Call me crazy, but for this year’s South By Southwest (SXSW) music festival, I opted to take the scenic route and drive the 1,800-mile trek from New York to Austin... The chance to chill in the car, listen to tunes and see a bit of the country seemed more like a much-needed vacation than a grueling assignment.


Our Own Shirley Halperin Drives Into Austin for Some R&R
Call me crazy, but for this year’s South By Southwest (SXSW) music festival, I opted to take the scenic route and drive the 1,800-mile trek from New York to Austin. I’m not a big fan of flying (never was) and the chance to chill in the car, listen to tunes and see a bit of the country seemed more like a much-needed vacation than a grueling assignment. So, I grabbed my fellow SMUG-lifer Joe D’Angelo, and about 150 CDs and took off for the live music capital of the world.

The drive went off without a hitch. We made a quick pit stop in Nashville to see Music Row and visit our good friend Jim Flammia, who recently migrated from New York to take over the publicity duties for Lost Highway. And in honor of what has now become my favorite label, I threw in the O Brother soundtrack for the duration of our Tennessee ride. As usual, Arkansas was the most miserable crossing. Rain was pouring down and the highways are in horrible shape. Once again, we made a stop, this time to pay homage to the West Memphis Three (whom I wrote about in last week’s Planner) by taking a bathroom break in the town which accosted them. I can now say, "I peed on West Memphis." Two and a half days later, here we were finally in Austin where the sky is warm, the beers are cold, the weed in plentiful and the music rocks!

Day one of SXSW has traditionally been the time to settle in and such was the case Wednesday. Although panels had already begun, the action really started at the annual Hacks & Flacks dinner at Threadgills. Organized by Rhino Records (the guest list handled by the label's lovely flack Cathy Williams), attendance seemed lower at this year’s gorge-yourself feast. Perhaps that’s indicative of an overall trend, with the local Austin-American Statesman reporting that attendance for the conference was down an estimated 15 %. Nevertheless, it was nice to see some familiar faces: MCA Records' Erik Stein, ace indies Cary Baker and Sheryl Northrup, Deluxe Media's Barbara Mitchell and the CDNOW crew of John Bitzer, Carrie Borzillo-Vrenna and Allison Stewart.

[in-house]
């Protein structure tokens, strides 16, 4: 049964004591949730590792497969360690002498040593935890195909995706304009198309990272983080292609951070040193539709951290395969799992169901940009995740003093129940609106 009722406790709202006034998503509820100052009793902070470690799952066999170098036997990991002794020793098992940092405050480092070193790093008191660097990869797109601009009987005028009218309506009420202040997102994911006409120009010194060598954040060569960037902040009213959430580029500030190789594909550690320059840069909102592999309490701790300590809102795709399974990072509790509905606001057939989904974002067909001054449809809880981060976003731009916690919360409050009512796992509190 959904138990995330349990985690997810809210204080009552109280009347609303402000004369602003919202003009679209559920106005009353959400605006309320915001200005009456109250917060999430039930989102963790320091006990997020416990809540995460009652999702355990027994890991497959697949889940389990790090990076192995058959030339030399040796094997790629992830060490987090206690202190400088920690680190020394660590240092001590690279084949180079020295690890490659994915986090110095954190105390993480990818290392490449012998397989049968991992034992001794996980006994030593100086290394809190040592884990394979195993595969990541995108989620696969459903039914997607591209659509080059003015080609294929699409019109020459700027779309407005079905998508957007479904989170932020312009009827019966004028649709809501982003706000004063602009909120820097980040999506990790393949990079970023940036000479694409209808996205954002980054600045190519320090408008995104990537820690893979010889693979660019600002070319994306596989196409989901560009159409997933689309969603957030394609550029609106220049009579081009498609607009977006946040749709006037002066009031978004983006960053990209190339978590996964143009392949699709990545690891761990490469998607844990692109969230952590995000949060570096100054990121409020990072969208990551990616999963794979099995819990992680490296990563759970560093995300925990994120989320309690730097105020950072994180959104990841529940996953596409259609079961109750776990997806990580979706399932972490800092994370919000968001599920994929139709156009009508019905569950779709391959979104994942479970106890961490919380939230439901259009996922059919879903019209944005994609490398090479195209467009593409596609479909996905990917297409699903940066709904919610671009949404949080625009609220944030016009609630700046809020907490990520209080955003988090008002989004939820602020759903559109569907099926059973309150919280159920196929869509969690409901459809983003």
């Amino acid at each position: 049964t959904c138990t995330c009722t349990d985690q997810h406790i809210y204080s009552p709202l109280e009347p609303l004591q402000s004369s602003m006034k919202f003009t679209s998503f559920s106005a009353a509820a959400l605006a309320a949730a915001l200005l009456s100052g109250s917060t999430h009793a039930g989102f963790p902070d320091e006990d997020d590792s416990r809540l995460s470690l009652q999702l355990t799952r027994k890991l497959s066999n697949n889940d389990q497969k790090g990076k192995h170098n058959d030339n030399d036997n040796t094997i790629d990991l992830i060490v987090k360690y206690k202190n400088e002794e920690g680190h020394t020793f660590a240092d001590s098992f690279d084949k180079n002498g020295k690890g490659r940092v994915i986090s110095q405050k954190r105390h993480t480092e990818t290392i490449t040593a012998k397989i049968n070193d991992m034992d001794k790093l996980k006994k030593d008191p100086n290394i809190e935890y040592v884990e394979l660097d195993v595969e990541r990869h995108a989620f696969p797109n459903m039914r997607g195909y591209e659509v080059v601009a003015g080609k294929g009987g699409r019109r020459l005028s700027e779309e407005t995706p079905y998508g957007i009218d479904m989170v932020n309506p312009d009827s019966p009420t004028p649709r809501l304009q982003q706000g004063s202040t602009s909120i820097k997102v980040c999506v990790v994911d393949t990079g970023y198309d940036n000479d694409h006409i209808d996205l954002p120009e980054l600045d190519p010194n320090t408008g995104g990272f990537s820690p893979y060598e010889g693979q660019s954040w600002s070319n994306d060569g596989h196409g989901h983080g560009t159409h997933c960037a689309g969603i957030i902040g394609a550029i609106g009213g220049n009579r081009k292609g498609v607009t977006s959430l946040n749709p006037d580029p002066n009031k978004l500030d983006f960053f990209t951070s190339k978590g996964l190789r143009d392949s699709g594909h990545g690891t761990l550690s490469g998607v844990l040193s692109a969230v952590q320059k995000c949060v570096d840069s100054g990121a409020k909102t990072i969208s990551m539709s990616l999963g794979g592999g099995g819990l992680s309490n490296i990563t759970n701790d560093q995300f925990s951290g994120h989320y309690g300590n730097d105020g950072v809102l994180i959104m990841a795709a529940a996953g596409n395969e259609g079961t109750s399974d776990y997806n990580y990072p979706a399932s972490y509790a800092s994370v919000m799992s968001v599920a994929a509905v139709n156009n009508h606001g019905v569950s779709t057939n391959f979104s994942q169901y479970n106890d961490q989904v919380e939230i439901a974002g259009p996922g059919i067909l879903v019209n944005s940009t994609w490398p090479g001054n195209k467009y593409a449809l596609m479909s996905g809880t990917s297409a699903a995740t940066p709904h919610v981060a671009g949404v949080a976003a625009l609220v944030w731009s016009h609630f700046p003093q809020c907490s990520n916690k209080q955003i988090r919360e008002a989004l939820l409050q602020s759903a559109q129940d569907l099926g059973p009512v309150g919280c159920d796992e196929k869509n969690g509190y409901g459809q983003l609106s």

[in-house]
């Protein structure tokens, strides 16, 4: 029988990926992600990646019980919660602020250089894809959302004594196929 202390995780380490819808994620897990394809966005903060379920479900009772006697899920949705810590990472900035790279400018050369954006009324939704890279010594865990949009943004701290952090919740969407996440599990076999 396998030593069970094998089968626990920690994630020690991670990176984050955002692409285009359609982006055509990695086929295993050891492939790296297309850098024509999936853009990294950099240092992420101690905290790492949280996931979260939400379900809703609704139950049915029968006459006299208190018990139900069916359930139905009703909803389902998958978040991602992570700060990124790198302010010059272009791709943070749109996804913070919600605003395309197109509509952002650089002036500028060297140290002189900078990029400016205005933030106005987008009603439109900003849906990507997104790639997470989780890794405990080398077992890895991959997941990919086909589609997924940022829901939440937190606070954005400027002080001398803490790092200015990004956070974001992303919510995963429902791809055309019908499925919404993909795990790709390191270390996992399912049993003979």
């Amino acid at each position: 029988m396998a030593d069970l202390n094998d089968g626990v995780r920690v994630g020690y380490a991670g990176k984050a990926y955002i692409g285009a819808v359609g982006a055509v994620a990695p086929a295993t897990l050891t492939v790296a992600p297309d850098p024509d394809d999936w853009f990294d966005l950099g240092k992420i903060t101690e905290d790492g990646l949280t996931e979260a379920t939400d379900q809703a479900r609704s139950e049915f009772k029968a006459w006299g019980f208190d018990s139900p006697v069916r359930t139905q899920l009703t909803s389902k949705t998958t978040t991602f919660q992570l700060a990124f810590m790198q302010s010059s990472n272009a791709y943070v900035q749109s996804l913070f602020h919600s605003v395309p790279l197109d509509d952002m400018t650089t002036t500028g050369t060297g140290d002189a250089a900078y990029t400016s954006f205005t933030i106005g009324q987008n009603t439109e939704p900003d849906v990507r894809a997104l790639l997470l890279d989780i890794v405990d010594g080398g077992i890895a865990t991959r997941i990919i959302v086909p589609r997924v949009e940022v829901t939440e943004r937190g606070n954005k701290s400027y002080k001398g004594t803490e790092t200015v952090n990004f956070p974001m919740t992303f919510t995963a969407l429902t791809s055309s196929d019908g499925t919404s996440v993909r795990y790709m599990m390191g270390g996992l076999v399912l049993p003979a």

On with the Show: The big Wednesday night brouhaha is another SXSW tradition, The Austin Music Awards, which took place at the Austin Music Hall. On the bill were local indie favorites Spoon, as well as Sixpence None the Richer and Asleep at the Wheel. I wasn’t there, but heard it was loads of fun. Instead, I ventured over to see Capitol’s newly signed OKGO at La Zona Rosa. A little bit of joke-rock (which I’m normally averse to) was exactly what I needed. When the band broke into a practiced and perfected rendition of Les Miserables’ classic duet between Jean Valjean and Javert, I could barely contain myself. On the other side of the spectrum, the Metro was the place to be for a fix of metal. Your Enemies’ Friends, whose record is executive produced by Sean of Slipknot, did a good job of grabbing attention (and people off the street) with their thunderously loud Sixth St. performance. And L.A.’s The Warlocks, mellowed the Hard Rock Cafe with their brand of psychedelia. We ended the night with New York’s +/- (pronounced plus/minus), which features former members of Versus and Tuscadero at the appropriately named Rehab Lounge. After this trip, I’m gonna need one.